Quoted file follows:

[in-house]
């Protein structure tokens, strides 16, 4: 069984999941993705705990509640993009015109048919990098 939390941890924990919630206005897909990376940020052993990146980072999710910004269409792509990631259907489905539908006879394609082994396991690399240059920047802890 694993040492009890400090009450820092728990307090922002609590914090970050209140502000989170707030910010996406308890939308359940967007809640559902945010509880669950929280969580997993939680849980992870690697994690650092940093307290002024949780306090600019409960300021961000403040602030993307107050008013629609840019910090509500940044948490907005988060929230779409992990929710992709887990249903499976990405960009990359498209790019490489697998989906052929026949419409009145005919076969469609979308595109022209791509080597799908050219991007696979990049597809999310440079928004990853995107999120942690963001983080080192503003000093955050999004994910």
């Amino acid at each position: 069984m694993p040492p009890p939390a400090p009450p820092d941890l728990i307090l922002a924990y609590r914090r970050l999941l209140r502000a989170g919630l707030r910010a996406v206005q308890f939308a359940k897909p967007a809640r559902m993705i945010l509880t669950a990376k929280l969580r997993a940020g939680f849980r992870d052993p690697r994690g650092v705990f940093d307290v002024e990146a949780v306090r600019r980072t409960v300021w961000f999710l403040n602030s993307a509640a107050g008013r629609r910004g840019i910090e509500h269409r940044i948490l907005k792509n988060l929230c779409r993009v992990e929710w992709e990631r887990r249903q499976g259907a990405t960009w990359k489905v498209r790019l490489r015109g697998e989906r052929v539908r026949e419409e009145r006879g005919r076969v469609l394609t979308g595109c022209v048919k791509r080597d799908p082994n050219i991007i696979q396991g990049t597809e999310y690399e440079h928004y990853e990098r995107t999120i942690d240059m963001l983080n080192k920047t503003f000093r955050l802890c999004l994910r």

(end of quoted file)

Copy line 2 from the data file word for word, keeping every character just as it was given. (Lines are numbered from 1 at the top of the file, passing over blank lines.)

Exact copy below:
């Protein structure tokens, strides 16, 4: 069984999941993705705990509640993009015109048919990098 939390941890924990919630206005897909990376940020052993990146980072999710910004269409792509990631259907489905539908006879394609082994396991690399240059920047802890 694993040492009890400090009450820092728990307090922002609590914090970050209140502000989170707030910010996406308890939308359940967007809640559902945010509880669950929280969580997993939680849980992870690697994690650092940093307290002024949780306090600019409960300021961000403040602030993307107050008013629609840019910090509500940044948490907005988060929230779409992990929710992709887990249903499976990405960009990359498209790019490489697998989906052929026949419409009145005919076969469609979308595109022209791509080597799908050219991007696979990049597809999310440079928004990853995107999120942690963001983080080192503003000093955050999004994910």